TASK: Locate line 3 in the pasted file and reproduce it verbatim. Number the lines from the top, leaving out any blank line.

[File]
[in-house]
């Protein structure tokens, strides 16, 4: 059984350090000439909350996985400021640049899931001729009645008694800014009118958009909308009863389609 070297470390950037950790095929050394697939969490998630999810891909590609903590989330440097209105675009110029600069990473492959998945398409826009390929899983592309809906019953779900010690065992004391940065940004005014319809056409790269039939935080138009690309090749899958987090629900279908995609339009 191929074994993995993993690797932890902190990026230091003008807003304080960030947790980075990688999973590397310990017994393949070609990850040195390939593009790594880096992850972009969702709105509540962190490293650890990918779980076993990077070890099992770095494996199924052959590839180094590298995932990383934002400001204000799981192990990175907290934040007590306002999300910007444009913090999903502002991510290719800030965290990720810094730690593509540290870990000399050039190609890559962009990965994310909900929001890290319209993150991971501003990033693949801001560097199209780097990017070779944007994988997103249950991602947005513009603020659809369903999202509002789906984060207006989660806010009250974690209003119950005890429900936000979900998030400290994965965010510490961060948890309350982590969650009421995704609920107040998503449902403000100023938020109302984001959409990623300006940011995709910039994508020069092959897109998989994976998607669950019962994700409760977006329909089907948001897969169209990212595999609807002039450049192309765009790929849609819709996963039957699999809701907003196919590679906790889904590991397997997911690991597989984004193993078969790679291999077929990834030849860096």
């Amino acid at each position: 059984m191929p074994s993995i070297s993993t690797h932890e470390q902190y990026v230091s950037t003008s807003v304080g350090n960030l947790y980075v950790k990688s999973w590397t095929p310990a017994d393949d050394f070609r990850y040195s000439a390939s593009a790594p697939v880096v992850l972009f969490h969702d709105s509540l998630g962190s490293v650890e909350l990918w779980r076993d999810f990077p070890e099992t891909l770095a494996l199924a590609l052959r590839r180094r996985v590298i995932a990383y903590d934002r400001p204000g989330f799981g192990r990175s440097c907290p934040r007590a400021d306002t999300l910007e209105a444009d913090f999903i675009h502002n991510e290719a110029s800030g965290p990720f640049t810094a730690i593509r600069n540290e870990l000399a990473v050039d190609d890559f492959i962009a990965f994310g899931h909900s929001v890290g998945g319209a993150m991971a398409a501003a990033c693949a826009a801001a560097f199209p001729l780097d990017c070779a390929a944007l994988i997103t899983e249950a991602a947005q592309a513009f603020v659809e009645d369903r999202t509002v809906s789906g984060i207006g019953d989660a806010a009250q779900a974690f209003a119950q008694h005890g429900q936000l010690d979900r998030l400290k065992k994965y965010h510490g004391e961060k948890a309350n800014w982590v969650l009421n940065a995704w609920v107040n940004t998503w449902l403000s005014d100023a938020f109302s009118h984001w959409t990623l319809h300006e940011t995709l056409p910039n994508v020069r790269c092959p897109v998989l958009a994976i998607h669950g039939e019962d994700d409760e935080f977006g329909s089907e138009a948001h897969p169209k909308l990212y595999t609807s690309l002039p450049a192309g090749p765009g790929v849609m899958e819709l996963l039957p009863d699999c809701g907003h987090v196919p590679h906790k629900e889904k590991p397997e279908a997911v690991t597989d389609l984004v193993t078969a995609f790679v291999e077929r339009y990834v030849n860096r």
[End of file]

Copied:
């Amino acid at each position: 059984m191929p074994s993995i070297s993993t690797h932890e470390q902190y990026v230091s950037t003008s807003v304080g350090n960030l947790y980075v950790k990688s999973w590397t095929p310990a017994d393949d050394f070609r990850y040195s000439a390939s593009a790594p697939v880096v992850l972009f969490h969702d709105s509540l998630g962190s490293v650890e909350l990918w779980r076993d999810f990077p070890e099992t891909l770095a494996l199924a590609l052959r590839r180094r996985v590298i995932a990383y903590d934002r400001p204000g989330f799981g192990r990175s440097c907290p934040r007590a400021d306002t999300l910007e209105a444009d913090f999903i675009h502002n991510e290719a110029s800030g965290p990720f640049t810094a730690i593509r600069n540290e870990l000399a990473v050039d190609d890559f492959i962009a990965f994310g899931h909900s929001v890290g998945g319209a993150m991971a398409a501003a990033c693949a826009a801001a560097f199209p001729l780097d990017c070779a390929a944007l994988i997103t899983e249950a991602a947005q592309a513009f603020v659809e009645d369903r999202t509002v809906s789906g984060i207006g019953d989660a806010a009250q779900a974690f209003a119950q008694h005890g429900q936000l010690d979900r998030l400290k065992k994965y965010h510490g004391e961060k948890a309350n800014w982590v969650l009421n940065a995704w609920v107040n940004t998503w449902l403000s005014d100023a938020f109302s009118h984001w959409t990623l319809h300006e940011t995709l056409p910039n994508v020069r790269c092959p897109v998989l958009a994976i998607h669950g039939e019962d994700d409760e935080f977006g329909s089907e138009a948001h897969p169209k909308l990212y595999t609807s690309l002039p450049a192309g090749p765009g790929v849609m899958e819709l996963l039957p009863d699999c809701g907003h987090v196919p590679h906790k629900e889904k590991p397997e279908a997911v690991t597989d389609l984004v193993t078969a995609f790679v291999e077929r339009y990834v030849n860096r």